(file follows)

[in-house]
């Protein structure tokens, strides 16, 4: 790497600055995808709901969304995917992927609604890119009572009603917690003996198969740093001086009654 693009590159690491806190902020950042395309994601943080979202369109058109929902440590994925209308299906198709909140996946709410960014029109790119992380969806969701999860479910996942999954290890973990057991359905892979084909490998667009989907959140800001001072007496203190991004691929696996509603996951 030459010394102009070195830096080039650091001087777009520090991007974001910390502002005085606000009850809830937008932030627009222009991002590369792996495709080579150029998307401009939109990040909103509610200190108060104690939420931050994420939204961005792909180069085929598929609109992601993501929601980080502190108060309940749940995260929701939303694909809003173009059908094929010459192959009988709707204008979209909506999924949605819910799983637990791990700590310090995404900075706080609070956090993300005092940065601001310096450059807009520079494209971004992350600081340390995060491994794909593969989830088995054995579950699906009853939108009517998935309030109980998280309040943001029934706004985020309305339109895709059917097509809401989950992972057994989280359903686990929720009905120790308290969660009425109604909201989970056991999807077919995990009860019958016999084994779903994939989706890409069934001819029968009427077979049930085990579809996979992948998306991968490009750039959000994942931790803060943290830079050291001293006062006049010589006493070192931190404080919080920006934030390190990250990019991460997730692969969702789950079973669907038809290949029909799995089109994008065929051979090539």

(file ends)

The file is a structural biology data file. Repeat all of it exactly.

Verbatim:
[in-house]
């Protein structure tokens, strides 16, 4: 790497600055995808709901969304995917992927609604890119009572009603917690003996198969740093001086009654 693009590159690491806190902020950042395309994601943080979202369109058109929902440590994925209308299906198709909140996946709410960014029109790119992380969806969701999860479910996942999954290890973990057991359905892979084909490998667009989907959140800001001072007496203190991004691929696996509603996951 030459010394102009070195830096080039650091001087777009520090991007974001910390502002005085606000009850809830937008932030627009222009991002590369792996495709080579150029998307401009939109990040909103509610200190108060104690939420931050994420939204961005792909180069085929598929609109992601993501929601980080502190108060309940749940995260929701939303694909809003173009059908094929010459192959009988709707204008979209909506999924949605819910799983637990791990700590310090995404900075706080609070956090993300005092940065601001310096450059807009520079494209971004992350600081340390995060491994794909593969989830088995054995579950699906009853939108009517998935309030109980998280309040943001029934706004985020309305339109895709059917097509809401989950992972057994989280359903686990929720009905120790308290969660009425109604909201989970056991999807077919995990009860019958016999084994779903994939989706890409069934001819029968009427077979049930085990579809996979992948998306991968490009750039959000994942931790803060943290830079050291001293006062006049010589006493070192931190404080919080920006934030390190990250990019991460997730692969969702789950079973669907038809290949029909799995089109994008065929051979090539």